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series introduction
1. The Proceedings of the Twenty-First World Congress of Philosophy: Volume > 3
Ioanna Kuçuradi Series Introduction
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volume introduction
2. The Proceedings of the Twenty-First World Congress of Philosophy: Volume > 3
Zeynep Davran Volume Introduction
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section: philosophy of law
3. The Proceedings of the Twenty-First World Congress of Philosophy: Volume > 3
Yasemin Işiktaç The Philosophy of the Turkish Legal Revolution
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It is a fact that the reception of European codes into Turkish law was done bravely and without looking back. How and to what extent the European codes that were adopted in this way have affected social life is one of the difficult problems of sociology of law and philosophy of law. The above-mentioned historical perspective brings with it the following consequences: • The necessity of a uniform law; • The necessity to create a legal system that will deal satisfactorily with new events and developments; and • The necessity of a uniform law uniting me national body as the key to meeting the obligation of absolute independence in order to get rid of external pressures. The Turkish Revolution started with these targets and has been progressing in the same direction without any changes in its substantial content.
4. The Proceedings of the Twenty-First World Congress of Philosophy: Volume > 3
Sergey Shevtsov The Genealogy of the Feeling of Law in Orthodox Countries
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This paper investigates man's feeling of law, i . e. the perception of law, the comprehension of law and its influence on human activity, in the countries that have historically belonged to the Orthodox tradition. Consciousness of law is based, firstly, upon a concept of law, and, secondly upon a certain attitude to law, i.e. the place of this concept in everyday life and human activity. The paper treats those elements of the Orthodox outlook that constituted certain inherent mechanisms of culture, and thus greatly influenced the process of formation of the feeling of law in the countries of the Orthodox culture. These elements include interaction of the Orthodox Church and the State, then the problem of the meaning of life according to the Orthodox doctrine, and finally the way personality is perceived and treated in the Orthodox outlook. The paper also considers particular features of the Orthodox outlook as they were exposed in the course of the cultural history of Orthodox countries.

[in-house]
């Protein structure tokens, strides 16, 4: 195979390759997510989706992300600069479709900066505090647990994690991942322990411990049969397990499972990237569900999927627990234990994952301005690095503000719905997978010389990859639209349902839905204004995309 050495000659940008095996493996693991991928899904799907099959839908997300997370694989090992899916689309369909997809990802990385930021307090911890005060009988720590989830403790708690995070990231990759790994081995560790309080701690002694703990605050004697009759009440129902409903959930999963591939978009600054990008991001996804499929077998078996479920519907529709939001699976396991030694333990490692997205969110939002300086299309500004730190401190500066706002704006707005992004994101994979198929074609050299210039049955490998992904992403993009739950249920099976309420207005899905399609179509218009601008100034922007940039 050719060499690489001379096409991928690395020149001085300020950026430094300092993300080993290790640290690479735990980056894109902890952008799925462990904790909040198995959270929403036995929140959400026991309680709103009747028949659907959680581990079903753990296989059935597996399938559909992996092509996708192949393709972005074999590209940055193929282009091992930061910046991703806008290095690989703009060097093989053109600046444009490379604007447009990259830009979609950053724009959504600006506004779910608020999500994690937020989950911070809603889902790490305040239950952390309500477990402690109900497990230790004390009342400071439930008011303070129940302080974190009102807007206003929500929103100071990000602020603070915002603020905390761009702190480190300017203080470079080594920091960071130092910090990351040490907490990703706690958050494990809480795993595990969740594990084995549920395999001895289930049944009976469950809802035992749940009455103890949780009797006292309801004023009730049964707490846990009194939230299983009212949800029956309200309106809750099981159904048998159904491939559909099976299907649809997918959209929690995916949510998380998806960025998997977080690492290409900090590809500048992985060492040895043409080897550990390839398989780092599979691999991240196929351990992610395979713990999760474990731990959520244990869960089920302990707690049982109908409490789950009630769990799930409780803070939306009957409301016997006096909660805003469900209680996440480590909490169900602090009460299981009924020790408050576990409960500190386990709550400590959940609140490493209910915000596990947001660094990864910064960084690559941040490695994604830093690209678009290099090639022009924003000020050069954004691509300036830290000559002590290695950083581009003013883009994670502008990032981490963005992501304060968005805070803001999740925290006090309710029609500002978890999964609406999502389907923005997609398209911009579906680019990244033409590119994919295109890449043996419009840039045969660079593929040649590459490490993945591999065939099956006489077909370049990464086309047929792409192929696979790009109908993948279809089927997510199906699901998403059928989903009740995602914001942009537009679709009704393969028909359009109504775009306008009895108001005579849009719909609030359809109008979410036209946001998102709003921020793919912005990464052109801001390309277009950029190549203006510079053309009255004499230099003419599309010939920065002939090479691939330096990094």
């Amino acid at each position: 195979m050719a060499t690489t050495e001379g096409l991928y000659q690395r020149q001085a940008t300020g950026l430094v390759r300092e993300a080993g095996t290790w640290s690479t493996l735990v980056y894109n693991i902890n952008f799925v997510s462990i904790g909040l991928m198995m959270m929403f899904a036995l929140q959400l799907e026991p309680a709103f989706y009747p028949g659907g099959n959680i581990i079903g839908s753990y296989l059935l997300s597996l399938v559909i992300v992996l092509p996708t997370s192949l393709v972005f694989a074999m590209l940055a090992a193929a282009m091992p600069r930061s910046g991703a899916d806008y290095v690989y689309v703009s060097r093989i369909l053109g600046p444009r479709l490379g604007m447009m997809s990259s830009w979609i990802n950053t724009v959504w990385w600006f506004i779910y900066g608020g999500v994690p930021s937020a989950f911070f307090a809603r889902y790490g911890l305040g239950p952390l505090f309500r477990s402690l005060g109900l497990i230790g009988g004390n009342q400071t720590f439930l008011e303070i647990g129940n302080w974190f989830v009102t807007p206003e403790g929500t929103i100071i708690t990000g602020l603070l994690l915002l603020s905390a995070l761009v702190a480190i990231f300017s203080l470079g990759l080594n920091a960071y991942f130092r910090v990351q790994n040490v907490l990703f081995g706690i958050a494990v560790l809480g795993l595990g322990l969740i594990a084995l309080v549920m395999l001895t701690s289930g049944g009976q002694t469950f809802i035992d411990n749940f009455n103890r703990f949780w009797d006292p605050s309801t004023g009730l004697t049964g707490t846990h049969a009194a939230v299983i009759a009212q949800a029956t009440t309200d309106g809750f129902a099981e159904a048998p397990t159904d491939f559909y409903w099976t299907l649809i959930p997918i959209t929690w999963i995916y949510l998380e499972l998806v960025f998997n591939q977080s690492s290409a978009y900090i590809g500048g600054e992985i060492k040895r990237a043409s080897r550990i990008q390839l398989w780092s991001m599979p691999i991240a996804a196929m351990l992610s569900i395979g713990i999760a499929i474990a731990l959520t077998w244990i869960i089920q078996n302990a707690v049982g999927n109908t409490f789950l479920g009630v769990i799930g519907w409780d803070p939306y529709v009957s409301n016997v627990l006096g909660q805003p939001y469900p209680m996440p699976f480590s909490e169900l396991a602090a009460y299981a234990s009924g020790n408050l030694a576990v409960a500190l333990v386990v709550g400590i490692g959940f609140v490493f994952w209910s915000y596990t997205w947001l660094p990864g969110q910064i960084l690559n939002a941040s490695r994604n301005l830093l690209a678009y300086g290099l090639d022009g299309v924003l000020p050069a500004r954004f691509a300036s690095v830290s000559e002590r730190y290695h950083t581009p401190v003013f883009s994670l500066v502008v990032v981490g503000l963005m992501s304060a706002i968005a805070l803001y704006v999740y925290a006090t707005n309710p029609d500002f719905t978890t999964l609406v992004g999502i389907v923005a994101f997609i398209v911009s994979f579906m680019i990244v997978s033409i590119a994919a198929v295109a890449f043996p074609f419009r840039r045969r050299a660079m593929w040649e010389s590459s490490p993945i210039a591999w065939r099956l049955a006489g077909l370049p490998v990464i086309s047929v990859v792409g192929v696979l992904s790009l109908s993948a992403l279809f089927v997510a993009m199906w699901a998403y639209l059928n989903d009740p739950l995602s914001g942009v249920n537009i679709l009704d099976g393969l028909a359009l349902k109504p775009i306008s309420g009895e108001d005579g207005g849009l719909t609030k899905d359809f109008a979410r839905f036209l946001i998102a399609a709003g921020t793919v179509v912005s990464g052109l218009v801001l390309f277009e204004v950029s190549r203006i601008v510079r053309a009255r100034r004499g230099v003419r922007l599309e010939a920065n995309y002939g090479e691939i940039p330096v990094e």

5. The Proceedings of the Twenty-First World Congress of Philosophy: Volume > 3
Michael Giudice Understanding Anti-Terrorism Legislation
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There is widespread agreement that the significant threat of terrorist activity and the importance we attach to safety and security demands that terrorists and terrorist activity be stifled as quickly and effectively as possible. However, much dominant thought about the very nature or approach taken to anti-terrorism legislation has gone without critical reflection. Drawing on a recent article by contemporary political philosopher Ronald Dworkin, in this paper I shall examine whether the metaphor of a balance, with safety or security pitted against individual rights or civil liberties, is an appropriate way to understand or approach anti-terrorism legislation. To simplify matters, I shall depart from close consideration of Canada's new anti-terrorism legislation (in particular the new power of preventive arrest which it creates), with the observation that it is reflective of many other countries' legislative response to terrorism.